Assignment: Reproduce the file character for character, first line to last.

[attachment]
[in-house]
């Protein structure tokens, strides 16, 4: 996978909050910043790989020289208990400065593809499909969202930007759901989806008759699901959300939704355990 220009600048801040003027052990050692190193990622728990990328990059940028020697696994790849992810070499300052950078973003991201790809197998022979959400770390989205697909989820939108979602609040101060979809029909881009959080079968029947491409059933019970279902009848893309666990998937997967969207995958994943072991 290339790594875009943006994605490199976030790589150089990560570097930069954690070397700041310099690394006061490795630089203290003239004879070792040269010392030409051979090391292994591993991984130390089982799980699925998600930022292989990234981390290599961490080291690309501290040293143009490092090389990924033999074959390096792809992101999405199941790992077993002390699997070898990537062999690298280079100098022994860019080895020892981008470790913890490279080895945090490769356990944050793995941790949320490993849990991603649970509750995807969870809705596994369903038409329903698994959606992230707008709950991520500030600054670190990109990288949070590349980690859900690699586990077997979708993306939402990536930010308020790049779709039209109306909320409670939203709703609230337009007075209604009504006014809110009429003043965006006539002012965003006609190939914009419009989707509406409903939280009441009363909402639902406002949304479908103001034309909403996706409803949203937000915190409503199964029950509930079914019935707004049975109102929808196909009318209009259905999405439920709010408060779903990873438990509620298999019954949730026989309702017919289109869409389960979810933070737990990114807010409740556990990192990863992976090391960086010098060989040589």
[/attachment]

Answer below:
[in-house]
């Protein structure tokens, strides 16, 4: 996978909050910043790989020289208990400065593809499909969202930007759901989806008759699901959300939704355990 220009600048801040003027052990050692190193990622728990990328990059940028020697696994790849992810070499300052950078973003991201790809197998022979959400770390989205697909989820939108979602609040101060979809029909881009959080079968029947491409059933019970279902009848893309666990998937997967969207995958994943072991 290339790594875009943006994605490199976030790589150089990560570097930069954690070397700041310099690394006061490795630089203290003239004879070792040269010392030409051979090391292994591993991984130390089982799980699925998600930022292989990234981390290599961490080291690309501290040293143009490092090389990924033999074959390096792809992101999405199941790992077993002390699997070898990537062999690298280079100098022994860019080895020892981008470790913890490279080895945090490769356990944050793995941790949320490993849990991603649970509750995807969870809705596994369903038409329903698994959606992230707008709950991520500030600054670190990109990288949070590349980690859900690699586990077997979708993306939402990536930010308020790049779709039209109306909320409670939203709703609230337009007075209604009504006014809110009429003043965006006539002012965003006609190939914009419009989707509406409903939280009441009363909402639902406002949304479908103001034309909403996706409803949203937000915190409503199964029950509930079914019935707004049975109102929808196909009318209009259905999405439920709010408060779903990873438990509620298999019954949730026989309702017919289109869409389960979810933070737990990114807010409740556990990192990863992976090391960086010098060989040589």